LITTLE ROCK — About 2,000 to 3,000 dead birds that fell from the sky on New Year’s Eve in Beebe were collected after a 10- to 12-hour cleaning effort by U.S. Environmental Services, city workers and residents, Mayor Mike Robertson said.
Starting at 11 p.m. Friday, the Beebe Police Department received several complaints about dead birds falling from the sky, landing on roofs and littering yards for about a mile long stretch between U.S. 367 and the Arkansas State University campus.
Robertson said a cause has not been determined as of Sunday afternoon and that the Arkansas Game and Fish Commission will start sending the collected birds for testing today to the Arkansas Livestock and Poultry Commission laboratory and the National Wildlife Health Center laboratory in Madison, Wis.
Arkansas Game and Fish Commission spokesman Keith Stephens said the test results should be in sometime this week.
“We’re pretty sure it wasn’t any kind of poison or anything like that,” Stephens said. “There’s a lot of signs pointing to either fireworks, people firing them off to celebrate New Year’s, or some sort of weather event.”
Stephens said the commission is leaning toward a stress-induced death from fireworks.
Some weather-related causes that were listed by commission ornithologist Karen Rowe in a news release include lightning or high-altitude hail.
Robertson said U.S. Environmental Services LLC was contacted about 3 a.m. Saturday and a crew from its North Little Rock office started cleanup efforts by 1 p.m. Cleanup was completed by 11 a.m. Sunday, Robertson said.
“I believe we’ve collected 99 percent of the birds,” Robertson said. “We’re real pleased with the cleanup effort and how fast we were able to do the cleanup.”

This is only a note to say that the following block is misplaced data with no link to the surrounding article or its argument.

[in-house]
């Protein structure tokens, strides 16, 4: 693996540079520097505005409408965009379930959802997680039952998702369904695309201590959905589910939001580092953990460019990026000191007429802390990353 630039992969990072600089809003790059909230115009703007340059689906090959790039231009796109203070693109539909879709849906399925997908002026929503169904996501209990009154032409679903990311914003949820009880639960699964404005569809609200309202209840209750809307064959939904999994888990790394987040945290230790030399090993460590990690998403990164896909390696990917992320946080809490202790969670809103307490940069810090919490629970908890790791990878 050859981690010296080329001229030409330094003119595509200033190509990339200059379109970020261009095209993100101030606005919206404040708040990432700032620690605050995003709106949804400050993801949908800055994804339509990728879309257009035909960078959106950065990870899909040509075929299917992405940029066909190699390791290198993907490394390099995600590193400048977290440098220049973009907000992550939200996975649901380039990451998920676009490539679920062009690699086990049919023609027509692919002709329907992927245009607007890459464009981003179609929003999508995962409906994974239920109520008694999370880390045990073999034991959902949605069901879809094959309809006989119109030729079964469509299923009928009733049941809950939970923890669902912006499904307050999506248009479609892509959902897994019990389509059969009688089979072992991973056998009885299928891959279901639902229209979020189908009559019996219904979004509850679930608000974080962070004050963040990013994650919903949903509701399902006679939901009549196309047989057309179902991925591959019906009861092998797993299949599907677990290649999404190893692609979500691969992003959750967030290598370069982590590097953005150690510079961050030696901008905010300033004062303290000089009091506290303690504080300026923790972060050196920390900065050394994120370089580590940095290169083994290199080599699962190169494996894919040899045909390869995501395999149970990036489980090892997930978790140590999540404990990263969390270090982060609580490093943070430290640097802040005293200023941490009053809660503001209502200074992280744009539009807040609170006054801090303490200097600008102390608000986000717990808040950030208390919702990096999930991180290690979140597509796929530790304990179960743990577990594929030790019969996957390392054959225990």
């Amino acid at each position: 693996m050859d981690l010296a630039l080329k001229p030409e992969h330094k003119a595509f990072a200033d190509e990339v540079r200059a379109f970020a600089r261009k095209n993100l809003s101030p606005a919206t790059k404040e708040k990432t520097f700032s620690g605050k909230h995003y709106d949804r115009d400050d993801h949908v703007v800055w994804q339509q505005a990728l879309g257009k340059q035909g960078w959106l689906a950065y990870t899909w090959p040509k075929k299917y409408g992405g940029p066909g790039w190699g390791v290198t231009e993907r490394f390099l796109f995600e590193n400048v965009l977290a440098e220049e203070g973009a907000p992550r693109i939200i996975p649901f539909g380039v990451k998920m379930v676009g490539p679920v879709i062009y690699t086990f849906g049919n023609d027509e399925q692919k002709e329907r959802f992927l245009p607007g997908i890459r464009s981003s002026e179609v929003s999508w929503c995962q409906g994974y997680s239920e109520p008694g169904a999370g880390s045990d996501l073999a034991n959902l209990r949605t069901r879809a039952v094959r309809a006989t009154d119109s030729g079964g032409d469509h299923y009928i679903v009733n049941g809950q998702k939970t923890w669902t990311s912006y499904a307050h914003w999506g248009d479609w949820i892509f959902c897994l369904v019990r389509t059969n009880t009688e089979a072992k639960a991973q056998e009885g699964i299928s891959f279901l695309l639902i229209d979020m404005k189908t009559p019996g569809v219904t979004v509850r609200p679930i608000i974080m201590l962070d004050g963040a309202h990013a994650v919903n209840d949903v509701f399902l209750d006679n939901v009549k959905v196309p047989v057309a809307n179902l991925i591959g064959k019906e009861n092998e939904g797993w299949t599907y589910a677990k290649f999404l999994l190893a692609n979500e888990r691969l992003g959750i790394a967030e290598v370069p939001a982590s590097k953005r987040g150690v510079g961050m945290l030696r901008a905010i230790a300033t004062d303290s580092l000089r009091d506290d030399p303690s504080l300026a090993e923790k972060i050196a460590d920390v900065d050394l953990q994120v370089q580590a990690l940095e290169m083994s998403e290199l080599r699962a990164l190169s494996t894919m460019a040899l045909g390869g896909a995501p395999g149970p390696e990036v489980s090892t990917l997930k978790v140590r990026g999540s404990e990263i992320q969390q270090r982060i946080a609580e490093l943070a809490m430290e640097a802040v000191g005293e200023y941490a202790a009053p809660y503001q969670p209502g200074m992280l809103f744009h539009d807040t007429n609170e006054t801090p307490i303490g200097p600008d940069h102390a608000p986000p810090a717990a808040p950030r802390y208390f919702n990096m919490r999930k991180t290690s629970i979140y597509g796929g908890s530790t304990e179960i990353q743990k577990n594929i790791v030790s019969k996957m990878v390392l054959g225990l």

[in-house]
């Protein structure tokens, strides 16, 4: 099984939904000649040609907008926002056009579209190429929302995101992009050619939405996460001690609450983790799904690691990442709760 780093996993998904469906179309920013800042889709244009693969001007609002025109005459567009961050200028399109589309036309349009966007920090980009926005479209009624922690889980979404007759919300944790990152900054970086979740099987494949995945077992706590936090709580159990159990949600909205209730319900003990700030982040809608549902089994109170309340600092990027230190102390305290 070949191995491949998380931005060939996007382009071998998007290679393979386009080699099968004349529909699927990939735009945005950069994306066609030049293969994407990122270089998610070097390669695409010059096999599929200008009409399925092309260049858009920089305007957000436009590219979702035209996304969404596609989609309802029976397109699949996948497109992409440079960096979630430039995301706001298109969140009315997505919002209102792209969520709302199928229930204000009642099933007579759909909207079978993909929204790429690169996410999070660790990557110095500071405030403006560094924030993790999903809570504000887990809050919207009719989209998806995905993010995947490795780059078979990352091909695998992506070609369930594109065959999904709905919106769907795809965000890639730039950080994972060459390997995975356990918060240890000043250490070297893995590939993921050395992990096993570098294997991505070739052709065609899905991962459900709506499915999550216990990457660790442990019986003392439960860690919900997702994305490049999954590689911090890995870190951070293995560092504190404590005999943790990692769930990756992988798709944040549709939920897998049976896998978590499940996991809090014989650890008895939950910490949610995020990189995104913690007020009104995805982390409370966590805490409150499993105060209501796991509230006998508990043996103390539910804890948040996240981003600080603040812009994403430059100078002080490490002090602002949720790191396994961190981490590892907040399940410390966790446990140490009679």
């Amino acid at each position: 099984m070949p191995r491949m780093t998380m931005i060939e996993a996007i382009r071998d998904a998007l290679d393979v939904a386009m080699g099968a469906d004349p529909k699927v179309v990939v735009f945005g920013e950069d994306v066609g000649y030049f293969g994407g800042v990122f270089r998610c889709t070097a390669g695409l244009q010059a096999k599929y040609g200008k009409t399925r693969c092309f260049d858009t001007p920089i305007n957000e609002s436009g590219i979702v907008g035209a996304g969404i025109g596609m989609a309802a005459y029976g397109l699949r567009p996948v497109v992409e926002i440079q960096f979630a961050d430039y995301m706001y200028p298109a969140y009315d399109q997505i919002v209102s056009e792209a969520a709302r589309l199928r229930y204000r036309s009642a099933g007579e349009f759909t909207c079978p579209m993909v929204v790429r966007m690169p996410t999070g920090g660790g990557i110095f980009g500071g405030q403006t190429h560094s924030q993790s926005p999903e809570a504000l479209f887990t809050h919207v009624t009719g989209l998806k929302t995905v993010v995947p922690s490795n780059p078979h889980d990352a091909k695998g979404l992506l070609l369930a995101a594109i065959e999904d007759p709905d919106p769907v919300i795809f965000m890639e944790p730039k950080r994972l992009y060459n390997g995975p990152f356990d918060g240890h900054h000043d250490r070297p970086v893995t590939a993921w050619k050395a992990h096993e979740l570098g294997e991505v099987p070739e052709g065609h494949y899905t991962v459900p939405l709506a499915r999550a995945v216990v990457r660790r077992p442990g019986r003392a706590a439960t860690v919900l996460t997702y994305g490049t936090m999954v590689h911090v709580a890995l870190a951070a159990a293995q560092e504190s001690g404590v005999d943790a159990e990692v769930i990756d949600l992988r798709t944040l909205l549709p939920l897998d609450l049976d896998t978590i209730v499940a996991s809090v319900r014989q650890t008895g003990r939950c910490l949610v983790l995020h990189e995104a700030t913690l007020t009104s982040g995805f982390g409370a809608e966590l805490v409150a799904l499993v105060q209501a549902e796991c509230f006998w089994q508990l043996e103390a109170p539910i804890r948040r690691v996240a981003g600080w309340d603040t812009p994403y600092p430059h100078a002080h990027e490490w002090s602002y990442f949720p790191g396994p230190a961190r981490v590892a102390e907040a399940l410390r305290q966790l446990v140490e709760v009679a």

A few city employees and residents also helped, cleaning up their yards and placing the bagged birds on street curbs for service employees to pick up, Robertson said.
About 10 to 15 service employees came dressed in “hazmat suits with breathing apparatus” to collect the birds, which had some residents fearing the worst, Robertson said.
“We don’t believe there was a hazard to humans but when people arrive in these suits you have people worrying, but that’s just company policy,” Robertson said.
Robertson said service employees knocked on doors in the area to ask permission from the owners to clean the yards. If no one was home, only nonfenced areas were cleaned, Robertson said. Though he believes most of the birds have been collected, he believes the city will be receiving calls over the next few days and doing some “touch-up cleaning.”
“If they contact us, we’ll dispose of the birds,” Robertson said.
Robertson said for the past two to three years, birds have come to roost in the area, but the city has never had a problem with them.
Though he’s not sure of an exact number, Robertson said there are “millions” of birds that flock to the area, adding, “I’m telling you, the sky is black.”
Most of the dead birds were red-winged black birds, Robertson said.
Besides finding out what actually caused the deaths, Robertson said the city’s next concern is paying an estimated $9,000 to $12,000 out of the city’s general fund for the cleanup. Robertson said there is an “adequate” amount of money that’s reserved for emergencies in the fund, but did not know the exact amount Sunday.
“The city is paying for the entire cleanup and hopefully we will be able to be compensated from some state aid,” Robertson said.